A well-known characteristic of tumor cells is the Warburg effect, that is the propensity of tumor cells to produce increased ATP via glycolysis rather than by mitochondrial oxidative phosphorylation . The shift to glycolysis is accompanied by upregulation of glucose transporters to provide the greater amounts of glucose needed to support increased glycolysis.  If authors treated two normal cell lines (normal lunch WI-38 cells and normal kidney CCD-1105 KIDTr cells) with the inhibitor rotenone , (a mitochondrial complex 1 inhibitor), this forced these cells to use increase glycolysis in the same fashion as tumor cells and this resulted in an enhanced ability to incorporate BLM-Cy5.   The finding implies that the BLM saccharide moiety may be able to deliver other cytotoxins selectively to tumor cells (Mobasheril, 2005). 

Specifications

    Form

    Powder

    Appearance

    White or off-white crystalline powder

    Source

    Streptomyces verticillus

    pH

    4.5 - 6.0

    Loss on Drying

    ≤6.0%

    Heavy Metals

    Copper: ≤0.1%

References

    References

    Aouida M, Poulin P and Ramotar (2010)  The human carnitine transporter SLC22A16 mediates high affinity uptake of the anticancer polyamine analogue Bleomycin-A5. J. Biol. Chem. 285:6275-6284.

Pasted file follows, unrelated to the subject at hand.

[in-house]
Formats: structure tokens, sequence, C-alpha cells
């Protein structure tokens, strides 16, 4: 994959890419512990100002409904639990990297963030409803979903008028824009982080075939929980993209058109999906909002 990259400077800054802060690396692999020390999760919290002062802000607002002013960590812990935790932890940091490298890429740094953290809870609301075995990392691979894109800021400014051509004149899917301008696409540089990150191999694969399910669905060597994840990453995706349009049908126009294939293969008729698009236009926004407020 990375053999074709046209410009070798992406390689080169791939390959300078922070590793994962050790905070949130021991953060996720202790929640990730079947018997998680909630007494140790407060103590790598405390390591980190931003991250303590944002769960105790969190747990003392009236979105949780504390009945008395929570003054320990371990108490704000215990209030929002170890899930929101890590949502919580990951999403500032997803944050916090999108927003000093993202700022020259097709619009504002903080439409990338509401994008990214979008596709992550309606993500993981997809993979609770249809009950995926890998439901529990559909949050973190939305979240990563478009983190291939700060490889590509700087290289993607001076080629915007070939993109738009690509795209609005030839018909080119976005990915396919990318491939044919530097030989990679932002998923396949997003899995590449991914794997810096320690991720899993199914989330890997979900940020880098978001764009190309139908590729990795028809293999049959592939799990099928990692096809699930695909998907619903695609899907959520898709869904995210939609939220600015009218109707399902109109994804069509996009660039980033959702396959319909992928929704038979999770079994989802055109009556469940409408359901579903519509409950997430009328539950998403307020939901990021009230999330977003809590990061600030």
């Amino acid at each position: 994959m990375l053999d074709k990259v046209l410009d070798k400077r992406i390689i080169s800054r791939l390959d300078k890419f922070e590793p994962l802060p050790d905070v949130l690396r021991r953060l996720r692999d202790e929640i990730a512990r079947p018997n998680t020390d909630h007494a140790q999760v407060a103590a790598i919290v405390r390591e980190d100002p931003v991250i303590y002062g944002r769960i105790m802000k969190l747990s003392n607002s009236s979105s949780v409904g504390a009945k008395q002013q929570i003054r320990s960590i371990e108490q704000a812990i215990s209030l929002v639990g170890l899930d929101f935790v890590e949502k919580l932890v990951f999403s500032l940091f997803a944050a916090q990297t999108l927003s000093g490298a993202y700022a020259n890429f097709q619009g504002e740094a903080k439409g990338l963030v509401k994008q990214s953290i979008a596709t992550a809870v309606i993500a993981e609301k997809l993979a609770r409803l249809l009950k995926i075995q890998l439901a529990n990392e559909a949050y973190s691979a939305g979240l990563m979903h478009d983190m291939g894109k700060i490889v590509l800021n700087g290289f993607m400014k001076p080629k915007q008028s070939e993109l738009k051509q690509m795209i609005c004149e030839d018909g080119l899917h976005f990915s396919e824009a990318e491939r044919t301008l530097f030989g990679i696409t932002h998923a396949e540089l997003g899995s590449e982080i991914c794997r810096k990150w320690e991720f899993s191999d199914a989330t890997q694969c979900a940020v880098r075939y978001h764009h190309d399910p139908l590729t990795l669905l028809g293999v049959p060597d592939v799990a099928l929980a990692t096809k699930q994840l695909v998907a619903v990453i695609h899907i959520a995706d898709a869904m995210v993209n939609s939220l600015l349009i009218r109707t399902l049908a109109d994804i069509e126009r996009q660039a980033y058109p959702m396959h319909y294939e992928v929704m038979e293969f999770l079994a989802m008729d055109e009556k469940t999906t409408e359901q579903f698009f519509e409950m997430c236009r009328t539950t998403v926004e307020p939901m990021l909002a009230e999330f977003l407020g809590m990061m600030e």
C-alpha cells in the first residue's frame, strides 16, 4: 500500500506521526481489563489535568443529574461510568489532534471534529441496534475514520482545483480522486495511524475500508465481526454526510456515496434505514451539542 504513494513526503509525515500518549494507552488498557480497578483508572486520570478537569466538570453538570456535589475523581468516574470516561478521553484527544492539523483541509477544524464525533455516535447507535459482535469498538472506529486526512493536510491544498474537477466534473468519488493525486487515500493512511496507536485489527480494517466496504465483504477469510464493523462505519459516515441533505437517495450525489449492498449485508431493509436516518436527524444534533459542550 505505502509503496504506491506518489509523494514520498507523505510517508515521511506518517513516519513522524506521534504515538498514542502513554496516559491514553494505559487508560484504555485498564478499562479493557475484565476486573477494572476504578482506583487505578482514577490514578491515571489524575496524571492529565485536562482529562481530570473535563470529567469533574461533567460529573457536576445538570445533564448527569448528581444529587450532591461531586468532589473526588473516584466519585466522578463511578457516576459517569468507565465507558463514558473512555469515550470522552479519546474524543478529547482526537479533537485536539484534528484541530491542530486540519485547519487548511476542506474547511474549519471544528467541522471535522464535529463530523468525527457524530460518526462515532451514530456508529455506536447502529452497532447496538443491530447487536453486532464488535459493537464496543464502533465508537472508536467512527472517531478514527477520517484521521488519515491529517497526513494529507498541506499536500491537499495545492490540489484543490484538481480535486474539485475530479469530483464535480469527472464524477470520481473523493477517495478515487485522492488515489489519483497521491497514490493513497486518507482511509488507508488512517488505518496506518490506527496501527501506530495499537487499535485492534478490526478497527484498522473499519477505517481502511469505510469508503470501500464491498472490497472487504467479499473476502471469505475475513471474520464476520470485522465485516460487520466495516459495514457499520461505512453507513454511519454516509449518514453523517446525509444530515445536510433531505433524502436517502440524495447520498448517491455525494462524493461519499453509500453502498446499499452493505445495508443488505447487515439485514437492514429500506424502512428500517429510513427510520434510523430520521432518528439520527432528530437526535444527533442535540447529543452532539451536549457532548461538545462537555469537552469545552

Aszalos A, Crawford J, Vollmer P, Kantor N and Alexander T (1981)  High-performance liquid chromatographic determination of components of bleomycin preparations. J. Pharm. Sci 70(8):878-880  PMID 6171636

    Burger RM, Paisach J, and Horwitz SB (1981) Mechanism of bleomycin action: In vitro studies. Life Sci. 28(7):715-727 PMID 6164898

    Chapuis J, Schmaltz RM, Tsosie KS, Belohlavek M and Hecht SM (2009)  Carbohydrate dependent targeting of cancer cells by bleomycin-microbubble conjugates. J. Am. Chem. Soc. 131(7):2438-2439

    Dorr, RT (1991) Bleomycin Pharmacology: Mechanism of Action and Resistance, and Clinical Pharmacokinetics. Semin. Oncol. 19(2): 3-8. PMID 1384141

    Fujiwara Y and Kondo T (1973) Strand-scission of HeLa cell deoxyribonucleic acid by bleomycin in vitro and in vivo. Biochem. Pharmacol 22(3):323-333. PMID 4119868

    Kross et al. (1982) Structural basis for the deoxyribonucleic acid affinity of bleomycins. Biochem. 21: 3711-3721 PMID 6180763

    Kross et al (1982) Specificity of deoxyribonucleic acid cleavage by bleomycin, phleomycin and tallysomycin. Biochem. 21:4310 PMID 6181807

    Mobasheril, A, Richardson S,  Mobasheri R, Shakibaei M, Hoyland, J. (2005)  Hypoxia inducible factor-1 and facilitative glucose transporters GLUT1 and GLUT3: Putative molecular components of the oxygen and glucose sensing apparatus in articular chondrocytes. Histol. Histopathol.  20(4):1327-1338   PMID 16136514

    Schroeder BR et al (2014)  The disaccharide moiety of bleomycin facilitates uptake by cancer cells.  J. Am. Chem Soc. 136(39):13641-13656 

    Takita T et al (1972) Chemistry of bleomycin. IX. The structures of bleomycin and phleomycin. J. Antibiot. (Tokyo) 25:755-757 PMID 4119701

    Yang L, Yang S, Tai K, Chou M and Yang J (2004)  MEK inhibition enhances bleomycin A5-induced apoptosis in an oral cancer cell line: Signaling mechanisms and therapeutic opportunities. J. Oral Path. and Med. 33(1):37-45